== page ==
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The Encyclopedia of Cleveland History

JULIE BILLIART SCHOOL - The Encyclopedia of Cleveland History

The JULIE BILLIART SCHOOL, operated by the SISTERS OF NOTRE DAME, was the first school in the Catholic Diocese of Cleveland to devote itself to the education of children with learning problems. Founded in 1954 on the NOTRE DAME ACADEMY campus at Ansel Rd. and Superior Ave., the school was named in honor of the person whose community rule the Sisters of Notre Dame had adopted. Fifteen children were enrolled that first year. Three years later enrollment stood at 45.

Originally the elementary school's program was aimed at children who were developmentally handicapped, but its mission soon evolved to service those with learning difficulties. The philosophy of the school is to identify and take advantage of each child's individual way of learning. In 1957 Calvin and Charles Arter donated their late parents' 6-acre estate at 4982 Clubside Drive in LYNDHURST to the sisters, and Julie Billiart School moved to its suburban location in Jan. 1958. The 22-room mansion on the estate, built in 1927, allowed enrollment to increase to 72.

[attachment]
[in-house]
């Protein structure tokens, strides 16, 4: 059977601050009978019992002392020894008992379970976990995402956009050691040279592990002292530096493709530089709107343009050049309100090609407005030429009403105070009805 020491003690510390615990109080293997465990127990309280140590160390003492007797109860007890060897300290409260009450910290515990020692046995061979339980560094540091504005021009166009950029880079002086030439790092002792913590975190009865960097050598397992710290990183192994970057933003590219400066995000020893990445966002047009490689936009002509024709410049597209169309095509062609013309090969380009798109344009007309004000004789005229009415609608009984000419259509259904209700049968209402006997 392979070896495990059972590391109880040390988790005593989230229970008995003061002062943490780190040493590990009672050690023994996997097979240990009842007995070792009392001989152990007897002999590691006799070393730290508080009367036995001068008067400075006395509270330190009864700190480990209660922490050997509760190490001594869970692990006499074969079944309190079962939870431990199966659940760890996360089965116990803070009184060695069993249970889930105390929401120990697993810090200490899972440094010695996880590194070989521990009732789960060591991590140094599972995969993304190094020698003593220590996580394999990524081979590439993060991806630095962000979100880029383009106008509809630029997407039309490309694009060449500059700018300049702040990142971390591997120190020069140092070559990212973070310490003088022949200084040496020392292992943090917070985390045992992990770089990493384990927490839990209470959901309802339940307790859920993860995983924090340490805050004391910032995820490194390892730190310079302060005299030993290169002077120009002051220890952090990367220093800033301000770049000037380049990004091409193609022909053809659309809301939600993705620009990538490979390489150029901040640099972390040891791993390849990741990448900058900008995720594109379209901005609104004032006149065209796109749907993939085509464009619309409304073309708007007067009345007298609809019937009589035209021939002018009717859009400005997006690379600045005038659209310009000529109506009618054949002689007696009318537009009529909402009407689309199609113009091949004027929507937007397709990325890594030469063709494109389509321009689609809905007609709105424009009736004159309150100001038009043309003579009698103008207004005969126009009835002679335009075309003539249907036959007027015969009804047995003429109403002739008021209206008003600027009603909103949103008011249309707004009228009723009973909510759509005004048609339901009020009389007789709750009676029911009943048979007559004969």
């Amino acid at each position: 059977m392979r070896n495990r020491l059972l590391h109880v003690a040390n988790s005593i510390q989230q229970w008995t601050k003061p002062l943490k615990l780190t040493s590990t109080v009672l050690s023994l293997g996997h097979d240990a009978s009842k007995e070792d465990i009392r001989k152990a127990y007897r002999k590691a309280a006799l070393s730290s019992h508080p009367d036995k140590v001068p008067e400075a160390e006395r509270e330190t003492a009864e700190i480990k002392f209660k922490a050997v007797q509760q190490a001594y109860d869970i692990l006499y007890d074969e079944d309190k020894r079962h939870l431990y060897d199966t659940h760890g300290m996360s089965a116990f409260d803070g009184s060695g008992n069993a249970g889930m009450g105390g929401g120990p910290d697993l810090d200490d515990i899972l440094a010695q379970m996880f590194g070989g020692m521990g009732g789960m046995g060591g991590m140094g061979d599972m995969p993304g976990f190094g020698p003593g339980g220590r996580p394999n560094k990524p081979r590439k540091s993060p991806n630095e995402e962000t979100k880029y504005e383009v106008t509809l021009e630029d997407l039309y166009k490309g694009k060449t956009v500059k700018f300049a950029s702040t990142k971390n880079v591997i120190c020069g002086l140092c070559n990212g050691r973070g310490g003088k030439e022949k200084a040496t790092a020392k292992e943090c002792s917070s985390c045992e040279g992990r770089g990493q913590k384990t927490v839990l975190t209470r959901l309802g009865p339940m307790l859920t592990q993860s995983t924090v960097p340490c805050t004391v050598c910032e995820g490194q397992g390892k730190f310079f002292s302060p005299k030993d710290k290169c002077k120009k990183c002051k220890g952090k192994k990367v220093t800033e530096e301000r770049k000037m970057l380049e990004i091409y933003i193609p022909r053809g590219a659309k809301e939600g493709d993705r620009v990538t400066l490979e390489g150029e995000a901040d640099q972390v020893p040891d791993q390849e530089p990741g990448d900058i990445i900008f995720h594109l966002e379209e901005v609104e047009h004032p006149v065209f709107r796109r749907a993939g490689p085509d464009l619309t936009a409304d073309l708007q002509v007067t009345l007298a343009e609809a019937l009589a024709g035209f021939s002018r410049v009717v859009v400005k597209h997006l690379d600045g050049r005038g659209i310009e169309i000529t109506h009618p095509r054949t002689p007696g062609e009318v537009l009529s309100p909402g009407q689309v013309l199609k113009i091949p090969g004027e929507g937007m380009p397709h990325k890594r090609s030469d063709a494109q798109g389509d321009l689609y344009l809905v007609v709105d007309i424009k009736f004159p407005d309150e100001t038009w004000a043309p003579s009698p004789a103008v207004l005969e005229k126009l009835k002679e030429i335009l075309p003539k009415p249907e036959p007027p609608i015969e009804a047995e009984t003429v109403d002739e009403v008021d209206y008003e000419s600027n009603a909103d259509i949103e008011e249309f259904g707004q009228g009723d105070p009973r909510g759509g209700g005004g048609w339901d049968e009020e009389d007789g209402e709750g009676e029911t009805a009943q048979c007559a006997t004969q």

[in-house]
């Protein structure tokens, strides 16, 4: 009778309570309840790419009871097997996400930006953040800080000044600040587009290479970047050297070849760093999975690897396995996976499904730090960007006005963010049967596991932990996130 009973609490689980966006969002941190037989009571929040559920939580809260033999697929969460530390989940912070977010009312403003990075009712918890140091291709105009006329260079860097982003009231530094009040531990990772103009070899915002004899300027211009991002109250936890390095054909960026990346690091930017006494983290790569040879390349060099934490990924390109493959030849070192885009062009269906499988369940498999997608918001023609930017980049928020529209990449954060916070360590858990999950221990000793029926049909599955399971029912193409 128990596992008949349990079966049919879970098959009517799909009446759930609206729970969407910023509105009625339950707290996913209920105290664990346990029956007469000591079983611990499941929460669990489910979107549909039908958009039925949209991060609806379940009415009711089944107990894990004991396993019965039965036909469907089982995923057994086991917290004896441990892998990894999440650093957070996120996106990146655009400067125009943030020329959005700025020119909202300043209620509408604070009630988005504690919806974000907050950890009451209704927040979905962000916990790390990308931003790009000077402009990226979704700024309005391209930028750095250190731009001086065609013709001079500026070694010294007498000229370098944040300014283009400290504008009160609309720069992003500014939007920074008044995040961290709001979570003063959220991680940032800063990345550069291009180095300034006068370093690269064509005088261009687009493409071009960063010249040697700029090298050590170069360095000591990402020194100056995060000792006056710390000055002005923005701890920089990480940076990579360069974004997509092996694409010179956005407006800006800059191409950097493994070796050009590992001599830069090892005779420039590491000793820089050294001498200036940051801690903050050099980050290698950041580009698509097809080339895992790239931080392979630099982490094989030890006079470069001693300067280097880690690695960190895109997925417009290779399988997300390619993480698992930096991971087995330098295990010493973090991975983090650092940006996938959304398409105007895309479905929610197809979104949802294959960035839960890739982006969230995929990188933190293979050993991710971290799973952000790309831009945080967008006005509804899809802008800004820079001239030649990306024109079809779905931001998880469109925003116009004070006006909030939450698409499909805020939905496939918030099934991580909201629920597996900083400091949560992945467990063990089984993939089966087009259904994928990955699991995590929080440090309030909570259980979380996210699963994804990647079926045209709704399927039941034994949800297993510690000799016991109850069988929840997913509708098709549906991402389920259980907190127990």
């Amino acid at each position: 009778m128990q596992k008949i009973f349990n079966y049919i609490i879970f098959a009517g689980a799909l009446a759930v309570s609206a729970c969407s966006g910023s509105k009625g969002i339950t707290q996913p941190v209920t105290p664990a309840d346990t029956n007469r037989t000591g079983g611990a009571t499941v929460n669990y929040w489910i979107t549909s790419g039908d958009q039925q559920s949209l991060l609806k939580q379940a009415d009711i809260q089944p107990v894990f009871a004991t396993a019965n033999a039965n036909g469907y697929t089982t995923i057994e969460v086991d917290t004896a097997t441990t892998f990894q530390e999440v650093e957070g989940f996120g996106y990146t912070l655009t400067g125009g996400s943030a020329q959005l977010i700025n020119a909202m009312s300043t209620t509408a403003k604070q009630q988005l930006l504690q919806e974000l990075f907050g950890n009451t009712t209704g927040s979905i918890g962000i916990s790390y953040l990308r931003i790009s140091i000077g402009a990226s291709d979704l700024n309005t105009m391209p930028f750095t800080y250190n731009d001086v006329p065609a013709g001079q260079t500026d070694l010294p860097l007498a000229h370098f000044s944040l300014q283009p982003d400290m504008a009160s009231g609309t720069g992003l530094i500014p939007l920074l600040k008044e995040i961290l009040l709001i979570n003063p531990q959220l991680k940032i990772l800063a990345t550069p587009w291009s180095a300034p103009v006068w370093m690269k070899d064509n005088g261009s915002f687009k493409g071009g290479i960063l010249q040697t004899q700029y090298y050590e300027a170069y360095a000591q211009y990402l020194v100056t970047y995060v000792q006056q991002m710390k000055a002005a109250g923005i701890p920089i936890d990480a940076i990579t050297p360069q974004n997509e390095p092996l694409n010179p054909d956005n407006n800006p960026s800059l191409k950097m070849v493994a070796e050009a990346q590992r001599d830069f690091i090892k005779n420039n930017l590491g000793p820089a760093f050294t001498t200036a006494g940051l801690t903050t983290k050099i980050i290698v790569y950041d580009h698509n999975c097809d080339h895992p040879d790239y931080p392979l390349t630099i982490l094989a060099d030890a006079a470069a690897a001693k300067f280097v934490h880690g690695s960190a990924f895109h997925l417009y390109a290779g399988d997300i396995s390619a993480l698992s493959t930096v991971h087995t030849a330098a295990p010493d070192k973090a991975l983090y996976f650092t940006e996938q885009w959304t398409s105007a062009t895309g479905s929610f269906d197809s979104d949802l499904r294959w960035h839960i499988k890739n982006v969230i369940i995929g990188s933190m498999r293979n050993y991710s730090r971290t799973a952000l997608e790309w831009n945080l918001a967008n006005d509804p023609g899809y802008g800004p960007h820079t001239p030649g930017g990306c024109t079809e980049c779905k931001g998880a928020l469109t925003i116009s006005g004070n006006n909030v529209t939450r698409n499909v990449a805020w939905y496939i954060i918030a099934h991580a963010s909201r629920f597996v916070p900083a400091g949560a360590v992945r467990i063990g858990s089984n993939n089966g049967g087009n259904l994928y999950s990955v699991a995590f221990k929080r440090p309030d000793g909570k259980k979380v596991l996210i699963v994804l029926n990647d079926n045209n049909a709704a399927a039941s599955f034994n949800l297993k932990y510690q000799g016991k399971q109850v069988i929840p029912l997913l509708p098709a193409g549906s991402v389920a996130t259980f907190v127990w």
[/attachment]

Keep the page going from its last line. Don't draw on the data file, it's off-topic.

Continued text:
Enrollment pressures at the unique school continued. Although in 1971 the school added a new gymnasium, more classroom space was needed, and so in 1974 the primary grades were moved to the nearby Notre Dame College campus. In 1979 more new classrooms were added to the original Arter Mansion, and then in 1986 a further classroom addition allowed for the reunification of all Julie Billiart programs at the Arter site. The expanded facility's capacity had been increased to 132. In 1994 Julie Billiart operated with its enrollment at capacity.

Last Modified: 16 Nov 1998 11:44:48 AM

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